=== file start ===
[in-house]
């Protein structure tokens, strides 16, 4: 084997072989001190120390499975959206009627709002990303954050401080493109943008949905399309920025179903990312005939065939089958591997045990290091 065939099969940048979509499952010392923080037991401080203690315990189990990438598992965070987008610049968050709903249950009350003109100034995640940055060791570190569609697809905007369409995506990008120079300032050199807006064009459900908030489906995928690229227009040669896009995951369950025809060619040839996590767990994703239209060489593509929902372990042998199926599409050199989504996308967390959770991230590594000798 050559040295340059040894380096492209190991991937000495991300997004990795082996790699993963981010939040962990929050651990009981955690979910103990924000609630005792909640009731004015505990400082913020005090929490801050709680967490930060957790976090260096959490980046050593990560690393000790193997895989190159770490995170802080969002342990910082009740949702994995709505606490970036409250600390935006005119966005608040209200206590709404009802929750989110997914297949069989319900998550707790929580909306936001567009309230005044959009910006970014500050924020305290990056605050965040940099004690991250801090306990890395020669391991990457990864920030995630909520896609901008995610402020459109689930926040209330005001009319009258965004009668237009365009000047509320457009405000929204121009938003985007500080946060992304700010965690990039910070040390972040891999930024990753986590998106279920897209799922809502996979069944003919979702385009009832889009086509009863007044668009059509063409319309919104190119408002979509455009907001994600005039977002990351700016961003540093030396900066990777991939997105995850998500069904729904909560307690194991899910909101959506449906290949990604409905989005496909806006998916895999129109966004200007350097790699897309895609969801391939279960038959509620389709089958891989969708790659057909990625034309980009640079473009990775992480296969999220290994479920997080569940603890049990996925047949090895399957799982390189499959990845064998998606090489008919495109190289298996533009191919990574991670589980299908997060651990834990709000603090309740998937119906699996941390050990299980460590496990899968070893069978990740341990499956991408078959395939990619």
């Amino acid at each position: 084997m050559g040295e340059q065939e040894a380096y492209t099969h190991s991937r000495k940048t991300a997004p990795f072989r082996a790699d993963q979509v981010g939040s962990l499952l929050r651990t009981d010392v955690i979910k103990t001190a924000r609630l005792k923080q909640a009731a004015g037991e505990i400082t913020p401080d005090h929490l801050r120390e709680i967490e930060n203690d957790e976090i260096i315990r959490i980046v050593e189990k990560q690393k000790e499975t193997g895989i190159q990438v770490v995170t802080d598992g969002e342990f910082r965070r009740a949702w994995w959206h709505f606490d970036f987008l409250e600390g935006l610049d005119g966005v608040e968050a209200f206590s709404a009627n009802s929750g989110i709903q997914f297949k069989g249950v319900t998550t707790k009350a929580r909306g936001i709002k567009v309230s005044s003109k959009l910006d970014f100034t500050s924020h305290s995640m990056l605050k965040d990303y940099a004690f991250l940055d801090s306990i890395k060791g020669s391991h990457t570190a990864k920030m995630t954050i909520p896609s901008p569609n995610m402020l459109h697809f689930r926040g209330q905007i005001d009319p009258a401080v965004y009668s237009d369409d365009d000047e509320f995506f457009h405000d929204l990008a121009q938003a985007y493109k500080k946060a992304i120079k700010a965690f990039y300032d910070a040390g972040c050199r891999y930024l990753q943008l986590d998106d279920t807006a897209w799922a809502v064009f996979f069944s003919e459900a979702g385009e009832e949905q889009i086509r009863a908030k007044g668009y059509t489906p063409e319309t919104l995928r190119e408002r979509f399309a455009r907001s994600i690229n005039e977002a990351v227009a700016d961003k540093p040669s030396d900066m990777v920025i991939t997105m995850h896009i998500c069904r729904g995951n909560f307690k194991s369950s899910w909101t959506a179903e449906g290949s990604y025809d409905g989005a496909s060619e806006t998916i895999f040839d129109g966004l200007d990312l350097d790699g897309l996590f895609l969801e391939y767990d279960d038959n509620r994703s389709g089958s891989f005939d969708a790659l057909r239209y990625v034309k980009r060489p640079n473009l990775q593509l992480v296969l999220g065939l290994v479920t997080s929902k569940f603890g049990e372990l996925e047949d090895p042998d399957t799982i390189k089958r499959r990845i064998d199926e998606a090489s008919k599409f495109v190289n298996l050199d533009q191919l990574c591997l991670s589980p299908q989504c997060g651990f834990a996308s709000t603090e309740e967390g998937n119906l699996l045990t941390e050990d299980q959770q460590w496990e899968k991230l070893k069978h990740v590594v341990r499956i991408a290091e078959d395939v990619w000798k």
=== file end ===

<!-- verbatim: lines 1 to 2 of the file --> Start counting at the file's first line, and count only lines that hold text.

[in-house]
């Protein structure tokens, strides 16, 4: 084997072989001190120390499975959206009627709002990303954050401080493109943008949905399309920025179903990312005939065939089958591997045990290091 065939099969940048979509499952010392923080037991401080203690315990189990990438598992965070987008610049968050709903249950009350003109100034995640940055060791570190569609697809905007369409995506990008120079300032050199807006064009459900908030489906995928690229227009040669896009995951369950025809060619040839996590767990994703239209060489593509929902372990042998199926599409050199989504996308967390959770991230590594000798 050559040295340059040894380096492209190991991937000495991300997004990795082996790699993963981010939040962990929050651990009981955690979910103990924000609630005792909640009731004015505990400082913020005090929490801050709680967490930060957790976090260096959490980046050593990560690393000790193997895989190159770490995170802080969002342990910082009740949702994995709505606490970036409250600390935006005119966005608040209200206590709404009802929750989110997914297949069989319900998550707790929580909306936001567009309230005044959009910006970014500050924020305290990056605050965040940099004690991250801090306990890395020669391991990457990864920030995630909520896609901008995610402020459109689930926040209330005001009319009258965004009668237009365009000047509320457009405000929204121009938003985007500080946060992304700010965690990039910070040390972040891999930024990753986590998106279920897209799922809502996979069944003919979702385009009832889009086509009863007044668009059509063409319309919104190119408002979509455009907001994600005039977002990351700016961003540093030396900066990777991939997105995850998500069904729904909560307690194991899910909101959506449906290949990604409905989005496909806006998916895999129109966004200007350097790699897309895609969801391939279960038959509620389709089958891989969708790659057909990625034309980009640079473009990775992480296969999220290994479920997080569940603890049990996925047949090895399957799982390189499959990845064998998606090489008919495109190289298996533009191919990574991670589980299908997060651990834990709000603090309740998937119906699996941390050990299980460590496990899968070893069978990740341990499956991408078959395939990619």